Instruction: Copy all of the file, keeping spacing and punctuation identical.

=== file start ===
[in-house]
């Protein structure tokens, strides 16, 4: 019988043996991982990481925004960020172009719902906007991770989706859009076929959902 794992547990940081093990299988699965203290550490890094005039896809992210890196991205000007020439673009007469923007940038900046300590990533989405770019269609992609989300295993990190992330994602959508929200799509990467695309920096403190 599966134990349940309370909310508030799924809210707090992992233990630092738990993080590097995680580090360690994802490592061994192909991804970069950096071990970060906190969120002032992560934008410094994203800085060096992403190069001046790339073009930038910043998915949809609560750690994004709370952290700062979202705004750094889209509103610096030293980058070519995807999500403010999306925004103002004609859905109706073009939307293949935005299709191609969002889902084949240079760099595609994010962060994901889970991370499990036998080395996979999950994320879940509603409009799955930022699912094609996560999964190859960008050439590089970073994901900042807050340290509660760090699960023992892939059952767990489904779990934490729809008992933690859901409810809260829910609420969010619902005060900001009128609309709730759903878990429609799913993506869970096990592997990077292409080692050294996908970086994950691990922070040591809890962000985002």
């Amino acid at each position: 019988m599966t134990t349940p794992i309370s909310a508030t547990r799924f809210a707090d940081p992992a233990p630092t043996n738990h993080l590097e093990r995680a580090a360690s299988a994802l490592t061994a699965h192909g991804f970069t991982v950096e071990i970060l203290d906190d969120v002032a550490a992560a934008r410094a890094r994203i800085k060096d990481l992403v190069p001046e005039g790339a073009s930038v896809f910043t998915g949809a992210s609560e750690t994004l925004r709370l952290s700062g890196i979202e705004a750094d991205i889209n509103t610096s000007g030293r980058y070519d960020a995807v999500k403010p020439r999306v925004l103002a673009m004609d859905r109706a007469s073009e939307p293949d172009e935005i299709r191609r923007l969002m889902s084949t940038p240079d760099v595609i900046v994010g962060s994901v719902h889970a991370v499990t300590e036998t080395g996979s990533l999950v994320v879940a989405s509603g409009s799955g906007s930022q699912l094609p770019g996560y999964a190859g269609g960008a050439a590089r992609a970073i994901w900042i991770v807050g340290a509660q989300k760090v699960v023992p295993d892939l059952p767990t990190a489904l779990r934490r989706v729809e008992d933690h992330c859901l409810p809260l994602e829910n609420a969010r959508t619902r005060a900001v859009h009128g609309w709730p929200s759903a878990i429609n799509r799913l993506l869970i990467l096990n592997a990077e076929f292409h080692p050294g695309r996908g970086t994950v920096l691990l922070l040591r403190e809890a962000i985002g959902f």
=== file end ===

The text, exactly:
[in-house]
């Protein structure tokens, strides 16, 4: 019988043996991982990481925004960020172009719902906007991770989706859009076929959902 794992547990940081093990299988699965203290550490890094005039896809992210890196991205000007020439673009007469923007940038900046300590990533989405770019269609992609989300295993990190992330994602959508929200799509990467695309920096403190 599966134990349940309370909310508030799924809210707090992992233990630092738990993080590097995680580090360690994802490592061994192909991804970069950096071990970060906190969120002032992560934008410094994203800085060096992403190069001046790339073009930038910043998915949809609560750690994004709370952290700062979202705004750094889209509103610096030293980058070519995807999500403010999306925004103002004609859905109706073009939307293949935005299709191609969002889902084949240079760099595609994010962060994901889970991370499990036998080395996979999950994320879940509603409009799955930022699912094609996560999964190859960008050439590089970073994901900042807050340290509660760090699960023992892939059952767990489904779990934490729809008992933690859901409810809260829910609420969010619902005060900001009128609309709730759903878990429609799913993506869970096990592997990077292409080692050294996908970086994950691990922070040591809890962000985002």
């Amino acid at each position: 019988m599966t134990t349940p794992i309370s909310a508030t547990r799924f809210a707090d940081p992992a233990p630092t043996n738990h993080l590097e093990r995680a580090a360690s299988a994802l490592t061994a699965h192909g991804f970069t991982v950096e071990i970060l203290d906190d969120v002032a550490a992560a934008r410094a890094r994203i800085k060096d990481l992403v190069p001046e005039g790339a073009s930038v896809f910043t998915g949809a992210s609560e750690t994004l925004r709370l952290s700062g890196i979202e705004a750094d991205i889209n509103t610096s000007g030293r980058y070519d960020a995807v999500k403010p020439r999306v925004l103002a673009m004609d859905r109706a007469s073009e939307p293949d172009e935005i299709r191609r923007l969002m889902s084949t940038p240079d760099v595609i900046v994010g962060s994901v719902h889970a991370v499990t300590e036998t080395g996979s990533l999950v994320v879940a989405s509603g409009s799955g906007s930022q699912l094609p770019g996560y999964a190859g269609g960008a050439a590089r992609a970073i994901w900042i991770v807050g340290a509660q989300k760090v699960v023992p295993d892939l059952p767990t990190a489904l779990r934490r989706v729809e008992d933690h992330c859901l409810p809260l994602e829910n609420a969010r959508t619902r005060a900001v859009h009128g609309w709730p929200s759903a878990i429609n799509r799913l993506l869970i990467l096990n592997a990077e076929f292409h080692p050294g695309r996908g970086t994950v920096l691990l922070l040591r403190e809890a962000i985002g959902f």